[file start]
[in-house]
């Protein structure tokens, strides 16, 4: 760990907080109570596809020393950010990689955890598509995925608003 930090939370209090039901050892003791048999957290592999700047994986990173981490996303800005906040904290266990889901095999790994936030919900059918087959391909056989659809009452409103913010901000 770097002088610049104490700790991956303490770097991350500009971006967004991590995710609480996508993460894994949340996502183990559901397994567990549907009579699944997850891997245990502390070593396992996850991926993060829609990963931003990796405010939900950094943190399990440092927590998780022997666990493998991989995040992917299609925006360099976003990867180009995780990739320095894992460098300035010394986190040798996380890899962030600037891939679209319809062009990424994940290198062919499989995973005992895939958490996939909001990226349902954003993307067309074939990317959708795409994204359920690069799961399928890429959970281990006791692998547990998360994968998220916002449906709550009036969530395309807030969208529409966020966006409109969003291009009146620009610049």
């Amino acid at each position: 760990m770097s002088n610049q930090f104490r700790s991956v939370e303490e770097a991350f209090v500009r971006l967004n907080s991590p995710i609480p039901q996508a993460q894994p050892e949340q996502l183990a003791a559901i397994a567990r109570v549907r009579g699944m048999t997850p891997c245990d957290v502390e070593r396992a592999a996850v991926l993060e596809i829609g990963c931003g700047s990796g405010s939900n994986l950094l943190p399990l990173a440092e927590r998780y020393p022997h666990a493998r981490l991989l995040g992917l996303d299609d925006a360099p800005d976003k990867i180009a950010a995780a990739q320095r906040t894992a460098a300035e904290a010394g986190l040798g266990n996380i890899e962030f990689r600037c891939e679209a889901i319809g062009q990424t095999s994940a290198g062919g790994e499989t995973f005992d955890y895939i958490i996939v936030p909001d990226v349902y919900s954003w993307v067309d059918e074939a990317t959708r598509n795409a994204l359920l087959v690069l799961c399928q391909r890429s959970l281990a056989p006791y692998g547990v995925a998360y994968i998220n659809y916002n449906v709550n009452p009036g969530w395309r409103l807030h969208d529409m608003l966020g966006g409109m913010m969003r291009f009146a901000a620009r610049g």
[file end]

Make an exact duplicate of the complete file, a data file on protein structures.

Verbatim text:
[in-house]
């Protein structure tokens, strides 16, 4: 760990907080109570596809020393950010990689955890598509995925608003 930090939370209090039901050892003791048999957290592999700047994986990173981490996303800005906040904290266990889901095999790994936030919900059918087959391909056989659809009452409103913010901000 770097002088610049104490700790991956303490770097991350500009971006967004991590995710609480996508993460894994949340996502183990559901397994567990549907009579699944997850891997245990502390070593396992996850991926993060829609990963931003990796405010939900950094943190399990440092927590998780022997666990493998991989995040992917299609925006360099976003990867180009995780990739320095894992460098300035010394986190040798996380890899962030600037891939679209319809062009990424994940290198062919499989995973005992895939958490996939909001990226349902954003993307067309074939990317959708795409994204359920690069799961399928890429959970281990006791692998547990998360994968998220916002449906709550009036969530395309807030969208529409966020966006409109969003291009009146620009610049």
């Amino acid at each position: 760990m770097s002088n610049q930090f104490r700790s991956v939370e303490e770097a991350f209090v500009r971006l967004n907080s991590p995710i609480p039901q996508a993460q894994p050892e949340q996502l183990a003791a559901i397994a567990r109570v549907r009579g699944m048999t997850p891997c245990d957290v502390e070593r396992a592999a996850v991926l993060e596809i829609g990963c931003g700047s990796g405010s939900n994986l950094l943190p399990l990173a440092e927590r998780y020393p022997h666990a493998r981490l991989l995040g992917l996303d299609d925006a360099p800005d976003k990867i180009a950010a995780a990739q320095r906040t894992a460098a300035e904290a010394g986190l040798g266990n996380i890899e962030f990689r600037c891939e679209a889901i319809g062009q990424t095999s994940a290198g062919g790994e499989t995973f005992d955890y895939i958490i996939v936030p909001d990226v349902y919900s954003w993307v067309d059918e074939a990317t959708r598509n795409a994204l359920l087959v690069l799961c399928q391909r890429s959970l281990a056989p006791y692998g547990v995925a998360y994968i998220n659809y916002n449906v709550n009452p009036g969530w395309r409103l807030h969208d529409m608003l966020g966006g409109m913010m969003r291009f009146a901000a620009r610049g």